# Fourier Transform of Rect fn

1. Apr 15, 2009

### mr_whisk

Hi all,

How is the fourier transform applied to non-periodic functions, such as the Rect function?

Any help would be greatly appreciated,

Cheers,

Jamie :)

2. Apr 15, 2009

### mathman

I think you are confusing Fourier series, which apply to periodic functions, and Fourier transforms, which apply to integrable (in some sense) functions.

3. Apr 16, 2009

### mr_whisk

OK, i can see why my post appeared to sound like that, but I know what the differnce is.

What i mean is, say, how would you show that the FT transform of {1} is a delta function??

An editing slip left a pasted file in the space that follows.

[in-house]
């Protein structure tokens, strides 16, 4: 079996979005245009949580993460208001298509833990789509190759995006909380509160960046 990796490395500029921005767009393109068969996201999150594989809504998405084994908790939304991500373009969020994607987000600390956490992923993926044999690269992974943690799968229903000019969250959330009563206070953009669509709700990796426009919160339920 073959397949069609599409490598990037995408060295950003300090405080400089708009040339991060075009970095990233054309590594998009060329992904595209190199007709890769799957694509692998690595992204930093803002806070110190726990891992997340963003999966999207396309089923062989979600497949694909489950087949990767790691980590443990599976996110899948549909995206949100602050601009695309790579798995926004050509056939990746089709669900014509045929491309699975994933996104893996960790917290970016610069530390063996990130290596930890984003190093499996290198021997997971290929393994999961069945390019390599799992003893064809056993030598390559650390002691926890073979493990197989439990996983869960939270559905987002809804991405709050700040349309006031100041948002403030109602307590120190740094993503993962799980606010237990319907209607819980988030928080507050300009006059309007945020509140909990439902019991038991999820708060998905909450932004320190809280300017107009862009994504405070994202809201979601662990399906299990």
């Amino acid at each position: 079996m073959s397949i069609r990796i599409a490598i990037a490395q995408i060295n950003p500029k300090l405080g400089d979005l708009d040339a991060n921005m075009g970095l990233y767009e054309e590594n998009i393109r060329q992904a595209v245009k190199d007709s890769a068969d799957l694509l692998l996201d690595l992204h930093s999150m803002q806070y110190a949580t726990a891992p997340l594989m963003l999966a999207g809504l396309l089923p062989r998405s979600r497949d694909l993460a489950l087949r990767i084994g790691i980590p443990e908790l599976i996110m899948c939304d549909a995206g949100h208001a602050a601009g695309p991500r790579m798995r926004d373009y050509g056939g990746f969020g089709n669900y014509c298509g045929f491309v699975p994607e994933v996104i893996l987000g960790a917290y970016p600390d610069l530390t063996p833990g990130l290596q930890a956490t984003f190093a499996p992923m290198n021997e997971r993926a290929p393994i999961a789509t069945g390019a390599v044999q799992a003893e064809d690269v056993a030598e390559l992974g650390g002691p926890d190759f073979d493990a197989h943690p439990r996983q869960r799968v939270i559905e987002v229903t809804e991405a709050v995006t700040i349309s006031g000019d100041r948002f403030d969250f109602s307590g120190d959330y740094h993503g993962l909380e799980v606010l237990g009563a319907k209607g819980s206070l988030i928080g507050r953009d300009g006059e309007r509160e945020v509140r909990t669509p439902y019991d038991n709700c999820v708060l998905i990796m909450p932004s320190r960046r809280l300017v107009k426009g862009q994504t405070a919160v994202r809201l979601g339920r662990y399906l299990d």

Cheers

4. Apr 16, 2009

### deiki

Let A be a ( large ) positive real number

The transform you specified will lead you to integrate exp( - i * w * t ) with t ranging from -A to A, and letting A approaching +∞. When A approaches +∞, this will give you a function similar to one of these :

http://en.wikipedia.org/wiki/Impulse_function#Representations_of_the_delta_function

I let you try the computation and identify which one corresponds to the Fourier transform of 1.